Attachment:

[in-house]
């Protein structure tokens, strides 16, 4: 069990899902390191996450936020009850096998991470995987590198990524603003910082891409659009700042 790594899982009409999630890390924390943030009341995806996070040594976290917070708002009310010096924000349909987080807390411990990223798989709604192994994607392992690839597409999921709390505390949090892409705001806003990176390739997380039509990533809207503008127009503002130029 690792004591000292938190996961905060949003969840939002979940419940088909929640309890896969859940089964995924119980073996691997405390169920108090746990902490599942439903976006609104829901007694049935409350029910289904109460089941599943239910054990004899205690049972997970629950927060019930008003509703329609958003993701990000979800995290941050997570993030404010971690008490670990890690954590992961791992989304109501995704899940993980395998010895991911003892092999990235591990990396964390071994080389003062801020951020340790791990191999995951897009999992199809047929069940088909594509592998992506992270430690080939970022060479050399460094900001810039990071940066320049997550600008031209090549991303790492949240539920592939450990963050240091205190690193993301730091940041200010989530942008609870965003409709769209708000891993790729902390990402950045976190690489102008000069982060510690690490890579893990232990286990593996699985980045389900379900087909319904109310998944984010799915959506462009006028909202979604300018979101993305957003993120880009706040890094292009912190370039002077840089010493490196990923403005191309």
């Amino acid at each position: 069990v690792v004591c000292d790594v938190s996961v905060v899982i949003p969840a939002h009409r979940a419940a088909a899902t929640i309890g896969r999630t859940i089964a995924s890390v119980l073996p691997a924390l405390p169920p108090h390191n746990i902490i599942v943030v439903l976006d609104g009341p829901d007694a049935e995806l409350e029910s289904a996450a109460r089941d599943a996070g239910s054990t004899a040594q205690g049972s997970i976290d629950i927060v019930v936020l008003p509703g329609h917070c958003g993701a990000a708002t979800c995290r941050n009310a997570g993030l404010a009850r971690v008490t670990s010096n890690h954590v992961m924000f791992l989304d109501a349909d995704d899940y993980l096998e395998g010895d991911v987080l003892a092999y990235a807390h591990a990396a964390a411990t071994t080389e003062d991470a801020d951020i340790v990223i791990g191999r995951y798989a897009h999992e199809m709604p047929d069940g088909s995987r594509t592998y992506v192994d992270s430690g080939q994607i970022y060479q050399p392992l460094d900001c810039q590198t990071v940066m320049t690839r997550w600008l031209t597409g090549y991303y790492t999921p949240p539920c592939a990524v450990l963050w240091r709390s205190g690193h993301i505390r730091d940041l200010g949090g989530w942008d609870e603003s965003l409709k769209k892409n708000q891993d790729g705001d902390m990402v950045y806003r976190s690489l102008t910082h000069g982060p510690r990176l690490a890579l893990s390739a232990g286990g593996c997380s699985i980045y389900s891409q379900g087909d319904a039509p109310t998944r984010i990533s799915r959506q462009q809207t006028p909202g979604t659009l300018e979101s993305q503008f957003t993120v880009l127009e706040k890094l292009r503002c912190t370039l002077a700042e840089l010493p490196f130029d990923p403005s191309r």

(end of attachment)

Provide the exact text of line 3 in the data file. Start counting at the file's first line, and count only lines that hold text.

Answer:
């Amino acid at each position: 069990v690792v004591c000292d790594v938190s996961v905060v899982i949003p969840a939002h009409r979940a419940a088909a899902t929640i309890g896969r999630t859940i089964a995924s890390v119980l073996p691997a924390l405390p169920p108090h390191n746990i902490i599942v943030v439903l976006d609104g009341p829901d007694a049935e995806l409350e029910s289904a996450a109460r089941d599943a996070g239910s054990t004899a040594q205690g049972s997970i976290d629950i927060v019930v936020l008003p509703g329609h917070c958003g993701a990000a708002t979800c995290r941050n009310a997570g993030l404010a009850r971690v008490t670990s010096n890690h954590v992961m924000f791992l989304d109501a349909d995704d899940y993980l096998e395998g010895d991911v987080l003892a092999y990235a807390h591990a990396a964390a411990t071994t080389e003062d991470a801020d951020i340790v990223i791990g191999r995951y798989a897009h999992e199809m709604p047929d069940g088909s995987r594509t592998y992506v192994d992270s430690g080939q994607i970022y060479q050399p392992l460094d900001c810039q590198t990071v940066m320049t690839r997550w600008l031209t597409g090549y991303y790492t999921p949240p539920c592939a990524v450990l963050w240091r709390s205190g690193h993301i505390r730091d940041l200010g949090g989530w942008d609870e603003s965003l409709k769209k892409n708000q891993d790729g705001d902390m990402v950045y806003r976190s690489l102008t910082h000069g982060p510690r990176l690490a890579l893990s390739a232990g286990g593996c997380s699985i980045y389900s891409q379900g087909d319904a039509p109310t998944r984010i990533s799915r959506q462009q809207t006028p909202g979604t659009l300018e979101s993305q503008f957003t993120v880009l127009e706040k890094l292009r503002c912190t370039l002077a700042e840089l010493p490196f130029d990923p403005s191309r």